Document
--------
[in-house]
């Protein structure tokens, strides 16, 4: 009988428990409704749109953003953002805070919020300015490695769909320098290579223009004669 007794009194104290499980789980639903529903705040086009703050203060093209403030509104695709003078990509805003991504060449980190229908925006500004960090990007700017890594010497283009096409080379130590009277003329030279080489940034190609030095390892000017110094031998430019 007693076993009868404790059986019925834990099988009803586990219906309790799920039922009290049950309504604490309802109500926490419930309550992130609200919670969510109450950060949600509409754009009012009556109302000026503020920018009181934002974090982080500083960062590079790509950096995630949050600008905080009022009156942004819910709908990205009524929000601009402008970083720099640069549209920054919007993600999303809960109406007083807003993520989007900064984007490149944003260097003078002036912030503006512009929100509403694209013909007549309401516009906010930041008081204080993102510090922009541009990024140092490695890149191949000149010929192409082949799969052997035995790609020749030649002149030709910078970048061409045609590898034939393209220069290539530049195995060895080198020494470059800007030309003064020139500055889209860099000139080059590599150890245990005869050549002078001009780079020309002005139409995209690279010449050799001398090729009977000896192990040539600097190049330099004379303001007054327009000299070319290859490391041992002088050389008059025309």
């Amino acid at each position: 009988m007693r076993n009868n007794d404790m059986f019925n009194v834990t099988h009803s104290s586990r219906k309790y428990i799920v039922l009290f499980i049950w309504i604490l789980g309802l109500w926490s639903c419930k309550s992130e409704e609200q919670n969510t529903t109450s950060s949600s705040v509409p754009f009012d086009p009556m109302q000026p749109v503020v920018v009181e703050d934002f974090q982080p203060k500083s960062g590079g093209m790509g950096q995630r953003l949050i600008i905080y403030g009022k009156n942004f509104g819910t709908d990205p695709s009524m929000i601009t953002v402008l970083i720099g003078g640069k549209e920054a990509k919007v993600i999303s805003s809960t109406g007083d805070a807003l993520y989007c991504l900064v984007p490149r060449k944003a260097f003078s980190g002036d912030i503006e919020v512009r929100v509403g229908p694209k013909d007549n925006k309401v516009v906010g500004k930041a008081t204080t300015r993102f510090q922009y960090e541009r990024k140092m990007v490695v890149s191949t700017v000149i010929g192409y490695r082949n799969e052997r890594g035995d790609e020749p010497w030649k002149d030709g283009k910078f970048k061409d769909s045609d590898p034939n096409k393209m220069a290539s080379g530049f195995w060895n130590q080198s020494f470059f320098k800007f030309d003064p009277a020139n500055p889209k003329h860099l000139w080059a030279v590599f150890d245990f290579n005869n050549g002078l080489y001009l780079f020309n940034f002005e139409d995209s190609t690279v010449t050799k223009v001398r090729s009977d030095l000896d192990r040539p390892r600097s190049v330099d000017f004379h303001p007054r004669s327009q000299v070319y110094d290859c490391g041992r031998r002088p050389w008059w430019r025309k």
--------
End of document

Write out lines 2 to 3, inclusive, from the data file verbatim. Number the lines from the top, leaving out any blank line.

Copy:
């Protein structure tokens, strides 16, 4: 009988428990409704749109953003953002805070919020300015490695769909320098290579223009004669 007794009194104290499980789980639903529903705040086009703050203060093209403030509104695709003078990509805003991504060449980190229908925006500004960090990007700017890594010497283009096409080379130590009277003329030279080489940034190609030095390892000017110094031998430019 007693076993009868404790059986019925834990099988009803586990219906309790799920039922009290049950309504604490309802109500926490419930309550992130609200919670969510109450950060949600509409754009009012009556109302000026503020920018009181934002974090982080500083960062590079790509950096995630949050600008905080009022009156942004819910709908990205009524929000601009402008970083720099640069549209920054919007993600999303809960109406007083807003993520989007900064984007490149944003260097003078002036912030503006512009929100509403694209013909007549309401516009906010930041008081204080993102510090922009541009990024140092490695890149191949000149010929192409082949799969052997035995790609020749030649002149030709910078970048061409045609590898034939393209220069290539530049195995060895080198020494470059800007030309003064020139500055889209860099000139080059590599150890245990005869050549002078001009780079020309002005139409995209690279010449050799001398090729009977000896192990040539600097190049330099004379303001007054327009000299070319290859490391041992002088050389008059025309």
């Amino acid at each position: 009988m007693r076993n009868n007794d404790m059986f019925n009194v834990t099988h009803s104290s586990r219906k309790y428990i799920v039922l009290f499980i049950w309504i604490l789980g309802l109500w926490s639903c419930k309550s992130e409704e609200q919670n969510t529903t109450s950060s949600s705040v509409p754009f009012d086009p009556m109302q000026p749109v503020v920018v009181e703050d934002f974090q982080p203060k500083s960062g590079g093209m790509g950096q995630r953003l949050i600008i905080y403030g009022k009156n942004f509104g819910t709908d990205p695709s009524m929000i601009t953002v402008l970083i720099g003078g640069k549209e920054a990509k919007v993600i999303s805003s809960t109406g007083d805070a807003l993520y989007c991504l900064v984007p490149r060449k944003a260097f003078s980190g002036d912030i503006e919020v512009r929100v509403g229908p694209k013909d007549n925006k309401v516009v906010g500004k930041a008081t204080t300015r993102f510090q922009y960090e541009r990024k140092m990007v490695v890149s191949t700017v000149i010929g192409y490695r082949n799969e052997r890594g035995d790609e020749p010497w030649k002149d030709g283009k910078f970048k061409d769909s045609d590898p034939n096409k393209m220069a290539s080379g530049f195995w060895n130590q080198s020494f470059f320098k800007f030309d003064p009277a020139n500055p889209k003329h860099l000139w080059a030279v590599f150890d245990f290579n005869n050549g002078l080489y001009l780079f020309n940034f002005e139409d995209s190609t690279v010449t050799k223009v001398r090729s009977d030095l000896d192990r040539p390892r600097s190049v330099d000017f004379h303001p007054r004669s327009q000299v070319y110094d290859c490391g041992r031998r002088p050389w008059w430019r025309k």